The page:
By The Forte Group at Morgan Stanley
Doctors continue to wrestle with the question of what will ultimately be their most advantageous business model. In some cases, hospitals looking for new sources of patients and referrals have sought to acquire high quality, well established private medical practices. Physicians who sell their practice frequently cite reduced reimbursements, more uninsured patients, increased government audits and the growing expense of information systems as important reasons for their decision. For now, most medical professionals are in a holding pattern, waiting to see the final provisions of the Affordable Care Act and new Medicare billing rules—and hoping to see values rise from an improving economy.
If you are thinking about selling your practice, here are some key things to consider.
1. There is no good solution for the last minute.
Plan five or ten years in advance and review your plan at regular intervals to be sure it continues to fit your needs.
2. Separate practice and property.
When it’s time to set a value on your practice, the two major components will be the practice itself and the office building, assuming you own it. It is generally a good idea to deal with them separately.
3. Diligence and patience can help maximize goodwill.
The value of the practice encompasses equipment, receivables and goodwill. For a well-established practice, goodwill should capture the value of the client relationships you have built over the years. As such, in most cases it will be the largest component of total value. Some of the things to consider in arriving at an estimate for goodwill include referral patterns, patient loyalty and even “brand recognition” that your practice has established within the community. In most cases, we recommend that doctors hire a valuation expert to help arrive at a realistic estimate of what the practice is worth.
4. Maximize the value of your property.
If you own your building, consider setting up a sale leaseback. This should be done when your retirement and/or sale date is still five to seven years away.
5. Don’t be a landlord once your practice is sold.
Hanging on to real estate that you no longer need can be expensive, inefficient and a headache.
6. Eliminate the front-end burden on new physicians—make it affordable.
According to the Physicians Foundation, the average medical student graduated with over $108,000 in debt in 2011. Also, recent graduates desire more work-life balance than their baby boomer cohorts, and therefore focus on the certainty of salaries. Retiring partners must make buy-in affordable enough to attract these young physicians.
7. Consider self-funding your buyout.
Here are examples of strategies that can be used to fund a buyout. Depending on the strategy you choose, it may take five to 10 years to build your fund.
Non-qualified deferred compensation
A non-qualified deferred compensation plan or agreement simply defers the payment of a portion of the employee’s compensation to a future date. Funds from junior members can be earmarked for future purchase of the practice.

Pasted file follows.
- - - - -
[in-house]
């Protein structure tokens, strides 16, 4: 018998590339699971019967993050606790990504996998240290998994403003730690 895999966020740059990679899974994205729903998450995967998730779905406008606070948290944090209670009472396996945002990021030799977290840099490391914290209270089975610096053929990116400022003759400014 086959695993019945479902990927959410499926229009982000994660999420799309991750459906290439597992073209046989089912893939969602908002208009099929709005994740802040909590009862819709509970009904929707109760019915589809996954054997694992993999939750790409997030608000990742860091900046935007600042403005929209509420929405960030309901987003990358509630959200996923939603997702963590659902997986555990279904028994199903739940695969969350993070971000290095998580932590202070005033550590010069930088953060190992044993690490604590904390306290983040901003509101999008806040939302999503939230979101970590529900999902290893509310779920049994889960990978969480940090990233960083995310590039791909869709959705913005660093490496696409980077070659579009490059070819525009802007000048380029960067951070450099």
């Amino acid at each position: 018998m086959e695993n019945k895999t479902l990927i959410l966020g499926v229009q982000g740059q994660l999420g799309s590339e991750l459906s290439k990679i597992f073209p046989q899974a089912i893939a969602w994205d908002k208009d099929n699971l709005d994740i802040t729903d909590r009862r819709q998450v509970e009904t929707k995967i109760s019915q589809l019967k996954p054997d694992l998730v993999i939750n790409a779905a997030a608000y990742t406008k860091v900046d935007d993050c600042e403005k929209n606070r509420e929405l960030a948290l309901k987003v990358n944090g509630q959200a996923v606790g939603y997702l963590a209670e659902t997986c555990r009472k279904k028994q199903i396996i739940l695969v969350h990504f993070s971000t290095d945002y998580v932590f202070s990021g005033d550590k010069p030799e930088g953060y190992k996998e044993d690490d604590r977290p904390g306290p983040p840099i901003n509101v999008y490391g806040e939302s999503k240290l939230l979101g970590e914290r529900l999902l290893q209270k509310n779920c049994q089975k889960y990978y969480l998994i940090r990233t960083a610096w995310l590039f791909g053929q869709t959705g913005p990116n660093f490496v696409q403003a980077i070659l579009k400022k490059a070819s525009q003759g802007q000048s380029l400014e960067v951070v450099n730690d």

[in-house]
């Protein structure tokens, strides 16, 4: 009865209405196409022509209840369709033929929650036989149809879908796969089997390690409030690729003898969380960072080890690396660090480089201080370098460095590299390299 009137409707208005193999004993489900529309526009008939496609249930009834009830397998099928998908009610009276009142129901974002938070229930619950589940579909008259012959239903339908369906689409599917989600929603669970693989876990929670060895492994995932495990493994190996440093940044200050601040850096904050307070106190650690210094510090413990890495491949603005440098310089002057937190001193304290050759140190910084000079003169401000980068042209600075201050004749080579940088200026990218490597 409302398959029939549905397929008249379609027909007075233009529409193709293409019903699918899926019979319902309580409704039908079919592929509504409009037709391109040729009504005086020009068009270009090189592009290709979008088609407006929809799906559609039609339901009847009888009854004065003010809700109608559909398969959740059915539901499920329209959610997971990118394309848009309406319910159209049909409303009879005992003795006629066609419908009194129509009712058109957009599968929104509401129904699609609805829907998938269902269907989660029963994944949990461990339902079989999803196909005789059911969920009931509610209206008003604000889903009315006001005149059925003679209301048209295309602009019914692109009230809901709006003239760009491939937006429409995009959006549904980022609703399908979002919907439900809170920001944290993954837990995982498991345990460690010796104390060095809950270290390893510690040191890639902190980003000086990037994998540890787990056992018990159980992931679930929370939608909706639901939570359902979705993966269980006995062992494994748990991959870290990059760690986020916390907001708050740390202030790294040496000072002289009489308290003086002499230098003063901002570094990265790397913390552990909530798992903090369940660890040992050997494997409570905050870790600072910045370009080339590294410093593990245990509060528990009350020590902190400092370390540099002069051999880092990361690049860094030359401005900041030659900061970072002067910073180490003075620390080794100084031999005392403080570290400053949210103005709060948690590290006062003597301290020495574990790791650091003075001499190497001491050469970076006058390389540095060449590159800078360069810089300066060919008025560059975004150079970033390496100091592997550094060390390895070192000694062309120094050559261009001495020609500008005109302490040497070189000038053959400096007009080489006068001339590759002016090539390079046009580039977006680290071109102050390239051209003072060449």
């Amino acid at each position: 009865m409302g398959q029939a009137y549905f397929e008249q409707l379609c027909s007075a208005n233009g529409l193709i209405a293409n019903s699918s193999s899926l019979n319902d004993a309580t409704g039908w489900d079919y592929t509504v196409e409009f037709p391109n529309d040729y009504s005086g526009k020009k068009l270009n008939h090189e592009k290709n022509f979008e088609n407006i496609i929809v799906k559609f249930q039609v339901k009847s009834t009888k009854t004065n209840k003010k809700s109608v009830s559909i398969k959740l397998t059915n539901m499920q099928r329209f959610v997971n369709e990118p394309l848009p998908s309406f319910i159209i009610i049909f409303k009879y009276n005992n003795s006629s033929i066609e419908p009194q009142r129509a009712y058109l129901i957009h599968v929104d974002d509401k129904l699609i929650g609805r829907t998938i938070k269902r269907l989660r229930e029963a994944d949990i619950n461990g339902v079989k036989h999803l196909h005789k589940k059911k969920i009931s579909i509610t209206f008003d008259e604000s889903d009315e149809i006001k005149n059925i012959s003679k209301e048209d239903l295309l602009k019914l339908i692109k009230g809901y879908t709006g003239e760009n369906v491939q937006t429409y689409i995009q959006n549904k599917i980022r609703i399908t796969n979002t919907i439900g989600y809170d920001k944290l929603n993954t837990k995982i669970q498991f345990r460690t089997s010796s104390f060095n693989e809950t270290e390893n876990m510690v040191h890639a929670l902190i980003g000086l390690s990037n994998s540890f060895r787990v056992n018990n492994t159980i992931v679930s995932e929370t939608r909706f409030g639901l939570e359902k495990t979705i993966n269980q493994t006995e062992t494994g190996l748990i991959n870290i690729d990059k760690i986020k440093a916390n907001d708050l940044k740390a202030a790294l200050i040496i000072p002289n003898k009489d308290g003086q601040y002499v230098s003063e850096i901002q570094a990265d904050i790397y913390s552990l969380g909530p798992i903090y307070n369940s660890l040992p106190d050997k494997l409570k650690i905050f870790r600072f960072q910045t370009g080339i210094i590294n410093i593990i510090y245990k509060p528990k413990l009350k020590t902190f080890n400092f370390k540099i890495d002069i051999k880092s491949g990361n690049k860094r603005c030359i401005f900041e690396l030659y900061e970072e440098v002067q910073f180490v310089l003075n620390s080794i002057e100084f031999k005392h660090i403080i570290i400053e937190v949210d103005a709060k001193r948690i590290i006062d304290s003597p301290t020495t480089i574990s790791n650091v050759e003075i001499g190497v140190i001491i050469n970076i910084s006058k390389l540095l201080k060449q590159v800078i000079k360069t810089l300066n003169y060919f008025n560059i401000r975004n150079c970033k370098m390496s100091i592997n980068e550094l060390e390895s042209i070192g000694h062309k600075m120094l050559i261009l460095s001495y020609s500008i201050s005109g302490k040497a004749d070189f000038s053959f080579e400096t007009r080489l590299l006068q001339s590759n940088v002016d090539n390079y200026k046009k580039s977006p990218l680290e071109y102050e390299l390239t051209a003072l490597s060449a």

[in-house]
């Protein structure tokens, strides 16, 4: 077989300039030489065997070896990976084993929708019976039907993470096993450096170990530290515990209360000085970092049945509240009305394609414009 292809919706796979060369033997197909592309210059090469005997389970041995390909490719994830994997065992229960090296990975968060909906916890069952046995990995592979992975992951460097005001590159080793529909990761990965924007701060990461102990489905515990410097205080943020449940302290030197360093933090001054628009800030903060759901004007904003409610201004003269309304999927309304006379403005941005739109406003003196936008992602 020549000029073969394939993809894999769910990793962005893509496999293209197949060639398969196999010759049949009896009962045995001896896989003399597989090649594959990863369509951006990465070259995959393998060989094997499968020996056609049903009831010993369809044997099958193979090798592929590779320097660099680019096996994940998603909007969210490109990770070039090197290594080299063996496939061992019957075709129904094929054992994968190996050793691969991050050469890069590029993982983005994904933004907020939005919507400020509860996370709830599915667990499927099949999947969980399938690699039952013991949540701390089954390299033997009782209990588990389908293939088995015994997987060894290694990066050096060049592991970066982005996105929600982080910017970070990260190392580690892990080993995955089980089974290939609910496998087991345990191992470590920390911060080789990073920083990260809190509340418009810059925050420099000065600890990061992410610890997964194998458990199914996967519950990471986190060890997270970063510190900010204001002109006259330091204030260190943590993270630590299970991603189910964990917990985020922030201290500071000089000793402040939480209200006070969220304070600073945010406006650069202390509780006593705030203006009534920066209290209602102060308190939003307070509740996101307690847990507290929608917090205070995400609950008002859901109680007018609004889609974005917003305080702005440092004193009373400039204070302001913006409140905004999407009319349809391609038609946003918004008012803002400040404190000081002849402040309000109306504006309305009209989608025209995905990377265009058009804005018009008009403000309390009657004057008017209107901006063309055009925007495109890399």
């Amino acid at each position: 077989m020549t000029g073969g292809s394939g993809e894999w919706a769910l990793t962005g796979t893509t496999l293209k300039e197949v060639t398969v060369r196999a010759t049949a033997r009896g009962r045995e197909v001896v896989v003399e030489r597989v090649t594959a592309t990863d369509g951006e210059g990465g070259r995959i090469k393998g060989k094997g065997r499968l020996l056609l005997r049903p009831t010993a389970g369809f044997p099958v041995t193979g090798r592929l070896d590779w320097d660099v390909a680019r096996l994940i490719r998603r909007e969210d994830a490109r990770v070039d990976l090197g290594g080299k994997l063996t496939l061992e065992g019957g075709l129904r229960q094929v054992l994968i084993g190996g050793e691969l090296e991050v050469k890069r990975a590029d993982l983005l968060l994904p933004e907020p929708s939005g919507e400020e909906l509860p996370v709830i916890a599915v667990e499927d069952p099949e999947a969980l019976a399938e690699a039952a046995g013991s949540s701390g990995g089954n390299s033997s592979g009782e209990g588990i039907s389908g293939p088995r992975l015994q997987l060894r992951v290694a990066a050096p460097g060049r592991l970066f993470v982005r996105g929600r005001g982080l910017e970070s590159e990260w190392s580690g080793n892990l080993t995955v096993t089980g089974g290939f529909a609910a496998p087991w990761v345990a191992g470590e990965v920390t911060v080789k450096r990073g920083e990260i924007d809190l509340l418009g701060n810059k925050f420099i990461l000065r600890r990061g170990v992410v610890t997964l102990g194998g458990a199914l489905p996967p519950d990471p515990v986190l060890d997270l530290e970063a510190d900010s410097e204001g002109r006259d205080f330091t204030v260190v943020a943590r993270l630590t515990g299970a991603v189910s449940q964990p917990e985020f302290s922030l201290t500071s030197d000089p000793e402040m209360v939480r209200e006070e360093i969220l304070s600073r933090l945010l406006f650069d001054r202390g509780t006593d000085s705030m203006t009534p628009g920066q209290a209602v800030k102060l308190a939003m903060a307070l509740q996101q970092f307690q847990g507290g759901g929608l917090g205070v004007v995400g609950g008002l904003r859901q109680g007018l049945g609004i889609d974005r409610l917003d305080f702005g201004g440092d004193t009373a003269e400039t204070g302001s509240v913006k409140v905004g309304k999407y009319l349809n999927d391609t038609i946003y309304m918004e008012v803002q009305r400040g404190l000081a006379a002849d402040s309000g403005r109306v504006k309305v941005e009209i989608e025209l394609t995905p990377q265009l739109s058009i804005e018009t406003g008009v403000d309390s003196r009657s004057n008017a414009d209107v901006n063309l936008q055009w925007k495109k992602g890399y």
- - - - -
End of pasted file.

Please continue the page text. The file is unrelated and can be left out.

A form of life insurance co-ownership that allows one party, often the employer, to help another person carry life insurance protection. Generally, the insured pays the portion of the premium attributable to the life insurance protection while the other party pays the portion attributable to the cash value buildup—which can act as a sinking fund to purchase the practice.
Employee stock option plans
Many companies use employee stock options plans as an incentive—to retain and attract employees. They are mostly offered to management as part of their executive compensation package, but the funds generated may be used to purchase the practice.
8. Think about whether you want to continue to have a role in your practice.
If so, be sure you and the buyer are on the same page when it comes to your responsibilities and the amount of time you will stay involved.
9. Allow enough time to prepare for the actual sale.
Here are things you may want to consider in the two to five years before you actually complete the sale of your practice.
- Files— organize and purge to build confidence in quality of the business by potential purchaser
- Bookkeeping— remove expenses that corporations wouldn’t likely show, those of a more personal or family nature
- Right-size— be sure the number of employees is right for efficient workflow
- Assess your strengths— build and promote ancillary profit centers
- A market specialty due to special training
- Community prominence, such as team physician to local high school
- Decide your desired plan for compensation— cash or productivity based models
- Turn-key cash sale, no further income
- Large payment up front, with a small income stream
- Small or no payment up front, with a significant income stream
10. Review Your Plan Often.
You don’t need us to remind you that your business is changing rapidly. For this reason, it’s important to assess your long-term plan on a regular basis, keeping the following considerations in mind:
- Does the plan still make sense for your life?
- Have the laws or the business itself changed?
- Know, and keep updated, the value of your business using more than one method of calculation
At the Forte Group, we have helped thousands of professionals navigate important transitions. Careful planning yields the greatest degree of success, and we are dedicated to the highest standards when it comes to preparing, executing and monitoring a strategy that meets your needs. If you are considering selling your medical practice, we understand that the proceeds of this transaction may have to meet your needs for the rest of your life. Our experience can help make sure that your life’s work gives you the retirement you deserve.